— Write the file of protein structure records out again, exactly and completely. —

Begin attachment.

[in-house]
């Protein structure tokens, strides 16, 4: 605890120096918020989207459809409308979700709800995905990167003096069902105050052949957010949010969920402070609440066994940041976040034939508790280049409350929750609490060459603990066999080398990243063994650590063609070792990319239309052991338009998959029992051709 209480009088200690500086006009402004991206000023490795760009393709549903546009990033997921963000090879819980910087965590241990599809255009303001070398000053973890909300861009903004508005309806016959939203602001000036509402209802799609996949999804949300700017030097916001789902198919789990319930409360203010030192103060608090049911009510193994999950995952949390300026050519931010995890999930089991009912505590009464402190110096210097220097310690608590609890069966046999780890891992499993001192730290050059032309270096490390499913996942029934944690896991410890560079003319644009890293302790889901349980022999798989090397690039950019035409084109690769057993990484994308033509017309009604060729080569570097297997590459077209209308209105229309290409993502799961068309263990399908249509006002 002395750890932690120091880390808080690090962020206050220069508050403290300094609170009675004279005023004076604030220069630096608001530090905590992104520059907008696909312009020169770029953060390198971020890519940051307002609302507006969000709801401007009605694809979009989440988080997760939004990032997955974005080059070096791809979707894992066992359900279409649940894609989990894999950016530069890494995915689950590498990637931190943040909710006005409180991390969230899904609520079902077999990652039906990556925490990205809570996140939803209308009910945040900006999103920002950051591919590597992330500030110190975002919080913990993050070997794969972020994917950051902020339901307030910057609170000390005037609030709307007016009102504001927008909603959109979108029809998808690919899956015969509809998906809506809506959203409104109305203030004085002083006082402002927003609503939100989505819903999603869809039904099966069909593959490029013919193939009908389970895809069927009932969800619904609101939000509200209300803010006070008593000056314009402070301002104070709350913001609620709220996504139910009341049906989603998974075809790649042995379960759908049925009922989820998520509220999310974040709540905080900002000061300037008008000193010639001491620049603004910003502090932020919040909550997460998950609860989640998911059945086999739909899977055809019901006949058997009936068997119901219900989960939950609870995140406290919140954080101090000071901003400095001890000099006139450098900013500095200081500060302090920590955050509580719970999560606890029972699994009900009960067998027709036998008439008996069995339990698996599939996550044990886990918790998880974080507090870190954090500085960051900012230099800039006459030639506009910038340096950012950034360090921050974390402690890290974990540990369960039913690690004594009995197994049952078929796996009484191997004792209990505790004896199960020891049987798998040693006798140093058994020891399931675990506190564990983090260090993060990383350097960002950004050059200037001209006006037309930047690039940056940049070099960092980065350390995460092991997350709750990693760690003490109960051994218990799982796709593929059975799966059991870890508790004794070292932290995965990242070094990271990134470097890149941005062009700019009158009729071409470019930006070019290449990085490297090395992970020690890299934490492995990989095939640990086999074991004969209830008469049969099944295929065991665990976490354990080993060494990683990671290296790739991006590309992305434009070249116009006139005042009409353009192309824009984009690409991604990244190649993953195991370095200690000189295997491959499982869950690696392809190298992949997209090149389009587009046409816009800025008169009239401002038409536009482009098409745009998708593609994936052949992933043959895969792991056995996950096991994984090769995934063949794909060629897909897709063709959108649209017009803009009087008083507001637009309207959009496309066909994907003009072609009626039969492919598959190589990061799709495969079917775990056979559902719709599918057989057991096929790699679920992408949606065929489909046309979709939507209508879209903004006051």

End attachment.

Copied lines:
[in-house]
């Protein structure tokens, strides 16, 4: 605890120096918020989207459809409308979700709800995905990167003096069902105050052949957010949010969920402070609440066994940041976040034939508790280049409350929750609490060459603990066999080398990243063994650590063609070792990319239309052991338009998959029992051709 209480009088200690500086006009402004991206000023490795760009393709549903546009990033997921963000090879819980910087965590241990599809255009303001070398000053973890909300861009903004508005309806016959939203602001000036509402209802799609996949999804949300700017030097916001789902198919789990319930409360203010030192103060608090049911009510193994999950995952949390300026050519931010995890999930089991009912505590009464402190110096210097220097310690608590609890069966046999780890891992499993001192730290050059032309270096490390499913996942029934944690896991410890560079003319644009890293302790889901349980022999798989090397690039950019035409084109690769057993990484994308033509017309009604060729080569570097297997590459077209209308209105229309290409993502799961068309263990399908249509006002 002395750890932690120091880390808080690090962020206050220069508050403290300094609170009675004279005023004076604030220069630096608001530090905590992104520059907008696909312009020169770029953060390198971020890519940051307002609302507006969000709801401007009605694809979009989440988080997760939004990032997955974005080059070096791809979707894992066992359900279409649940894609989990894999950016530069890494995915689950590498990637931190943040909710006005409180991390969230899904609520079902077999990652039906990556925490990205809570996140939803209308009910945040900006999103920002950051591919590597992330500030110190975002919080913990993050070997794969972020994917950051902020339901307030910057609170000390005037609030709307007016009102504001927008909603959109979108029809998808690919899956015969509809998906809506809506959203409104109305203030004085002083006082402002927003609503939100989505819903999603869809039904099966069909593959490029013919193939009908389970895809069927009932969800619904609101939000509200209300803010006070008593000056314009402070301002104070709350913001609620709220996504139910009341049906989603998974075809790649042995379960759908049925009922989820998520509220999310974040709540905080900002000061300037008008000193010639001491620049603004910003502090932020919040909550997460998950609860989640998911059945086999739909899977055809019901006949058997009936068997119901219900989960939950609870995140406290919140954080101090000071901003400095001890000099006139450098900013500095200081500060302090920590955050509580719970999560606890029972699994009900009960067998027709036998008439008996069995339990698996599939996550044990886990918790998880974080507090870190954090500085960051900012230099800039006459030639506009910038340096950012950034360090921050974390402690890290974990540990369960039913690690004594009995197994049952078929796996009484191997004792209990505790004896199960020891049987798998040693006798140093058994020891399931675990506190564990983090260090993060990383350097960002950004050059200037001209006006037309930047690039940056940049070099960092980065350390995460092991997350709750990693760690003490109960051994218990799982796709593929059975799966059991870890508790004794070292932290995965990242070094990271990134470097890149941005062009700019009158009729071409470019930006070019290449990085490297090395992970020690890299934490492995990989095939640990086999074991004969209830008469049969099944295929065991665990976490354990080993060494990683990671290296790739991006590309992305434009070249116009006139005042009409353009192309824009984009690409991604990244190649993953195991370095200690000189295997491959499982869950690696392809190298992949997209090149389009587009046409816009800025008169009239401002038409536009482009098409745009998708593609994936052949992933043959895969792991056995996950096991994984090769995934063949794909060629897909897709063709959108649209017009803009009087008083507001637009309207959009496309066909994907003009072609009626039969492919598959190589990061799709495969079917775990056979559902719709599918057989057991096929790699679920992408949606065929489909046309979709939507209508879209903004006051």